The “New York Times” would not have agreed, but that was the essence of the scrapbook, that it represented reports from a world the “Times” could not and would not penetrate. These pre-internet stories were not always about facts but about the suppositions, inserted by reporters and editors, that helped real events elevate themselves from the mundane. Who cared about the missing cows, but the milk-starved bikers, well, they were entirely available to the mythically inclined side of embroidered and often conspiratorial Italian thinking. All was true that was approximately true, the blue sky with it.

My favorite report, which I read again and again, came from the Rome newspaper “Il Tempo” and had appeared in late spring 1954. Still well-preserved, not at all withered or yellow, it had been given to me by an Italian poet who collected bizarre clippings but also remembered the event itself, which occurred when post-war Rome was still very poor and raw around the edges, very much in the spirit of Montanelli’s quip about never asking the provenance of meat, or doing so at your own risk.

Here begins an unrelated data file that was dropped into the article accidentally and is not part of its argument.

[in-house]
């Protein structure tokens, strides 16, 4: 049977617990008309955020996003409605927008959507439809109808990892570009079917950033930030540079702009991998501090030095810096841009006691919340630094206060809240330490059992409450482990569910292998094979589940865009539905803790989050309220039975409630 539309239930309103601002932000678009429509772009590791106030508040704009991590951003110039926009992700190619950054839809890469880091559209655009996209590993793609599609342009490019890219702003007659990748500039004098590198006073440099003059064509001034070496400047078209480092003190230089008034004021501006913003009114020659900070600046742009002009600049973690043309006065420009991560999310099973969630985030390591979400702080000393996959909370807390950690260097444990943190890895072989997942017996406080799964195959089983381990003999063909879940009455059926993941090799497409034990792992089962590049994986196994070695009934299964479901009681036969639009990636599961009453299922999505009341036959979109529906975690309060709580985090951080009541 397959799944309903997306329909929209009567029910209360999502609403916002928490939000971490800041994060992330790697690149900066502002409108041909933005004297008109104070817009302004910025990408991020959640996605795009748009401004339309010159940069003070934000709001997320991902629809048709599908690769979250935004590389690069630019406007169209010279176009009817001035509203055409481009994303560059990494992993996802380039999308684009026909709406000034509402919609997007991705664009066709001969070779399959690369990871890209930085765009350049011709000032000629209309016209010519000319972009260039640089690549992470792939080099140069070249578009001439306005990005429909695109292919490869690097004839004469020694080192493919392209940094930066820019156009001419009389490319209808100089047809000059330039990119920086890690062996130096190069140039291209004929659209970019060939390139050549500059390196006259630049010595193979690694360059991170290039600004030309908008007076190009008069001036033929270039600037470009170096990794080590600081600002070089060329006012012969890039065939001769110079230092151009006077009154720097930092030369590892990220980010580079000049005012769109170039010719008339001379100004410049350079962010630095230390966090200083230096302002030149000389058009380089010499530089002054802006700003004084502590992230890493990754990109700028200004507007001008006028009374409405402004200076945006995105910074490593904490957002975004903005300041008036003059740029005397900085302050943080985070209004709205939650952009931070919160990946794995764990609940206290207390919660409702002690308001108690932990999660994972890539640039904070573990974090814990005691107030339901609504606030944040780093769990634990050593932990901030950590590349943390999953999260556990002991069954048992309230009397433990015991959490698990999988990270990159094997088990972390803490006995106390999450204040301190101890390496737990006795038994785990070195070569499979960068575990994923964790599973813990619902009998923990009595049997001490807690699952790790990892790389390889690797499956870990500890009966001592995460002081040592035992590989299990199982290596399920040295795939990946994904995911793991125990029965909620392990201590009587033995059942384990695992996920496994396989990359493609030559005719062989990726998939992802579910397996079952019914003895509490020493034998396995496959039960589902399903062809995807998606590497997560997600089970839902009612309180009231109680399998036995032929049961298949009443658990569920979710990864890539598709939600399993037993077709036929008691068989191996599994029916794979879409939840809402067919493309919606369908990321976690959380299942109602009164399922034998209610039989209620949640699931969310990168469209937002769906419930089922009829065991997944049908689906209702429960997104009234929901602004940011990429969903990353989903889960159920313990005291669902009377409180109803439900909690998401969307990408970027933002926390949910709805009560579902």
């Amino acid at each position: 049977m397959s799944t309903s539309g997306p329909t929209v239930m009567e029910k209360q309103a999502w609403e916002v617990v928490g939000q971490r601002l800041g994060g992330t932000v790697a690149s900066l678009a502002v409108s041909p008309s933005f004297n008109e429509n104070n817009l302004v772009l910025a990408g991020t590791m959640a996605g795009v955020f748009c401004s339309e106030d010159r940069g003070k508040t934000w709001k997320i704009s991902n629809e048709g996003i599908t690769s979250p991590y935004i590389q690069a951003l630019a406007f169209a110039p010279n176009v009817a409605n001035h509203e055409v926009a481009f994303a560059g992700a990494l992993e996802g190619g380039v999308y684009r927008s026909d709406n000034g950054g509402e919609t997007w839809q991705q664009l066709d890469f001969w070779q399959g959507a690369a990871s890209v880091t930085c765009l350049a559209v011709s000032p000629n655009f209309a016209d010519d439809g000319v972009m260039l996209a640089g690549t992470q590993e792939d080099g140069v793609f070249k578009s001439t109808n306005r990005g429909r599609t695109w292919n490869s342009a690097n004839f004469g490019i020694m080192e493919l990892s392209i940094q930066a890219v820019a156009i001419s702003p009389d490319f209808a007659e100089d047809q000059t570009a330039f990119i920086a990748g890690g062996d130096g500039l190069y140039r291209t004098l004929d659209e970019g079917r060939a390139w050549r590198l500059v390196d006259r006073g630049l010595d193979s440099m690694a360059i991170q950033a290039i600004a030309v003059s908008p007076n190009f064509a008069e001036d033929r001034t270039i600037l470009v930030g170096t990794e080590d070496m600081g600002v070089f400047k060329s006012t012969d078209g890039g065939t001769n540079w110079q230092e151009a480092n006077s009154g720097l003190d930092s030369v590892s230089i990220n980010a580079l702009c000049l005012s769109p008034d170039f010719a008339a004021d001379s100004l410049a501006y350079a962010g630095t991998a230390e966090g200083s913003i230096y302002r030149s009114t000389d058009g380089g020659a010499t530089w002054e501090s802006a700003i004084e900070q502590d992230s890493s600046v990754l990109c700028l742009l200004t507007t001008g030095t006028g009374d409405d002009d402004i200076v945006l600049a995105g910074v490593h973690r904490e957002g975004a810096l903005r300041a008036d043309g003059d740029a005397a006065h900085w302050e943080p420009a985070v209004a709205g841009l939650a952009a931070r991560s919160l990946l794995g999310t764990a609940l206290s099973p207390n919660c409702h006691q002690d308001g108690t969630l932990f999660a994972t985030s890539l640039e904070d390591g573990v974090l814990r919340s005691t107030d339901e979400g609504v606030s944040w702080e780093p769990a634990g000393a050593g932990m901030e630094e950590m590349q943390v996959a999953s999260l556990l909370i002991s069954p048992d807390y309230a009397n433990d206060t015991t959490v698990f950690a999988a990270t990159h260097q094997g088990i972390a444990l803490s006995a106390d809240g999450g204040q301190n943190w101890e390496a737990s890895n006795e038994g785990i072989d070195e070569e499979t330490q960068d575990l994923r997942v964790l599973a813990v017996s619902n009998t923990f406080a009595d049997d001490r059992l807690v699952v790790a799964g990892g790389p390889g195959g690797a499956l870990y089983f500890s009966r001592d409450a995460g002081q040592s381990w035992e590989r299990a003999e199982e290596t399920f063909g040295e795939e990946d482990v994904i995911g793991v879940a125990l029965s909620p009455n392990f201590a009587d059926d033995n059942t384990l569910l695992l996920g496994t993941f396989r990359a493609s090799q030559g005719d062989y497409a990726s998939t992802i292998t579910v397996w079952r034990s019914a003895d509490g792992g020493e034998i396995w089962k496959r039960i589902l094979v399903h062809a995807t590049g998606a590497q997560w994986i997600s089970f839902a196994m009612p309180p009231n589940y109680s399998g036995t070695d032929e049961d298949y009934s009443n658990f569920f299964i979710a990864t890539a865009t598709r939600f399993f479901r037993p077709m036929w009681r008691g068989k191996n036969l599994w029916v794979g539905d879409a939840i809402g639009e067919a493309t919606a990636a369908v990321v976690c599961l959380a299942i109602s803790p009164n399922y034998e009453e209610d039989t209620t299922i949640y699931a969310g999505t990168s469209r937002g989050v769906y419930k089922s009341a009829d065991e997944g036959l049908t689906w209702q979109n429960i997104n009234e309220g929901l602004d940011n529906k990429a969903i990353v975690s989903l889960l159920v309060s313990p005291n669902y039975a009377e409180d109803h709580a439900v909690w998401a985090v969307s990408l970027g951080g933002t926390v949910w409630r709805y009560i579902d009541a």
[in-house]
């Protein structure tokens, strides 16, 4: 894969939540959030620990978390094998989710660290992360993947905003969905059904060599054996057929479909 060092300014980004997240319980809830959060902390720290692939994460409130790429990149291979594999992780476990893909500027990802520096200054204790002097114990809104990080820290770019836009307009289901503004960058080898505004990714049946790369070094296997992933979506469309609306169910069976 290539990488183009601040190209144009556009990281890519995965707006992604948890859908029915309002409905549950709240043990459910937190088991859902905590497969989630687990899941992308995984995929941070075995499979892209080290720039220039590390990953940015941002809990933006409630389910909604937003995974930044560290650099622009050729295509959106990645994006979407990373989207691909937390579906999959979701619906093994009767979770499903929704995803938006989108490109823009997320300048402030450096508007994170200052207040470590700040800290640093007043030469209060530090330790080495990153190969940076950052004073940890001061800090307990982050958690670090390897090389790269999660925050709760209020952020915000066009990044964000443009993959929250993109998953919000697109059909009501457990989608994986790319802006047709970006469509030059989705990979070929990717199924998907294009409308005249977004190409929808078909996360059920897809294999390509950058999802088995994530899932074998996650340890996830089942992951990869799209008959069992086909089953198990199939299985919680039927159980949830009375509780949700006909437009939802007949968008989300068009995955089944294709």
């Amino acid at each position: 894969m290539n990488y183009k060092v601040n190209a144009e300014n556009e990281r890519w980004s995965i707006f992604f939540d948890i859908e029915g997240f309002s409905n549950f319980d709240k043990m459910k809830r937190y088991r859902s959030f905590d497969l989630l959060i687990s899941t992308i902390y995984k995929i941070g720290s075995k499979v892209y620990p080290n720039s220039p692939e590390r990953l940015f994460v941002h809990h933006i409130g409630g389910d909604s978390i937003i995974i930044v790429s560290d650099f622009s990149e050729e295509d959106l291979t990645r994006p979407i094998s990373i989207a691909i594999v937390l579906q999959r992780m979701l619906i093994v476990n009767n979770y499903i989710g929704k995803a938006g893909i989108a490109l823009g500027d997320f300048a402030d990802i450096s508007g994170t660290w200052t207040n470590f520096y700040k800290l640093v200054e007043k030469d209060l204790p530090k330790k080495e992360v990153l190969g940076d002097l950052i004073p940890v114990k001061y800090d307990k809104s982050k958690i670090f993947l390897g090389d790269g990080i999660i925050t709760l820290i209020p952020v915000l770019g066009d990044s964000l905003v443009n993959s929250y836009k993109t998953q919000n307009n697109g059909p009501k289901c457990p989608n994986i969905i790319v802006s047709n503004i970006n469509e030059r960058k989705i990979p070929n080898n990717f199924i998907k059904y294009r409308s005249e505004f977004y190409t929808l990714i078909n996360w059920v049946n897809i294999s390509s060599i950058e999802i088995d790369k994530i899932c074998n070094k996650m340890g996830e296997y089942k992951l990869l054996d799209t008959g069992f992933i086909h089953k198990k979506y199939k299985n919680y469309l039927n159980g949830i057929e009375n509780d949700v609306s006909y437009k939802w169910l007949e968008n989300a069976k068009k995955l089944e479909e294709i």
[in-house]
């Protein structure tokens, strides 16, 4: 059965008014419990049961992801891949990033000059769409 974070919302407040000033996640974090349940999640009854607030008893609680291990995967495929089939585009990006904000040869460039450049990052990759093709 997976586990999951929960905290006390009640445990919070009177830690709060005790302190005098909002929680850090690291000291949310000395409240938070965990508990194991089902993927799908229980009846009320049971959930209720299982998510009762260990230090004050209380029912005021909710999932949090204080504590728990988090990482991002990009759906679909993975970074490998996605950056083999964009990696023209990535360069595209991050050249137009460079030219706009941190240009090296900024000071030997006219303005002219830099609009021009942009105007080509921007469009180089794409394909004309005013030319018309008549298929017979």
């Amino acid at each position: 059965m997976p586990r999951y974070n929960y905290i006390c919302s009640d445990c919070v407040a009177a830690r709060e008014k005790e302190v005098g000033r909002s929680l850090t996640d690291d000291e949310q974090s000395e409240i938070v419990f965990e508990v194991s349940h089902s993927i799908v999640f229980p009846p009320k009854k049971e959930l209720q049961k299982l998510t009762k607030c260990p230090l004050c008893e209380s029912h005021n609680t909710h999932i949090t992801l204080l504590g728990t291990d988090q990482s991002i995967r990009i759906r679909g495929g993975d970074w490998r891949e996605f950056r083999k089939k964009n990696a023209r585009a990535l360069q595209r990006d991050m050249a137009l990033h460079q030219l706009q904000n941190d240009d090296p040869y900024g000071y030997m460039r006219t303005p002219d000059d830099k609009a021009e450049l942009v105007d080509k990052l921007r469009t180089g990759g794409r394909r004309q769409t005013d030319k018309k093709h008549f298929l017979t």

The article, which he said appeared at the bottom of the front page, was titled “Terror in Rome,” and below that carried the subtitle “The jungle is loose.”

I will not, indeed cannot, vouchsafe the facts, nor can I say how much of it was milk-biker, blue-sky fare and how much true,” but this, in my eager mind and memory, is more or less how it went. Nowhere in the story did the reporter ever say what kind of sky was overhead. But that may have been because most of the events took place at night.

Here then is my reconstruction of the “Tempo” tale, which whenever I call it to mind evokes something of the spirit of Fellini’s “La Strada,” a film culled from times of poverty, excitement, and the unwavering need to deliver on the postwar demand for hyperbolic drama, as if there was no remaking of a nation without a requisite share of sorcery and its loyalist allies, sincere excitement and fulsome exaggeration.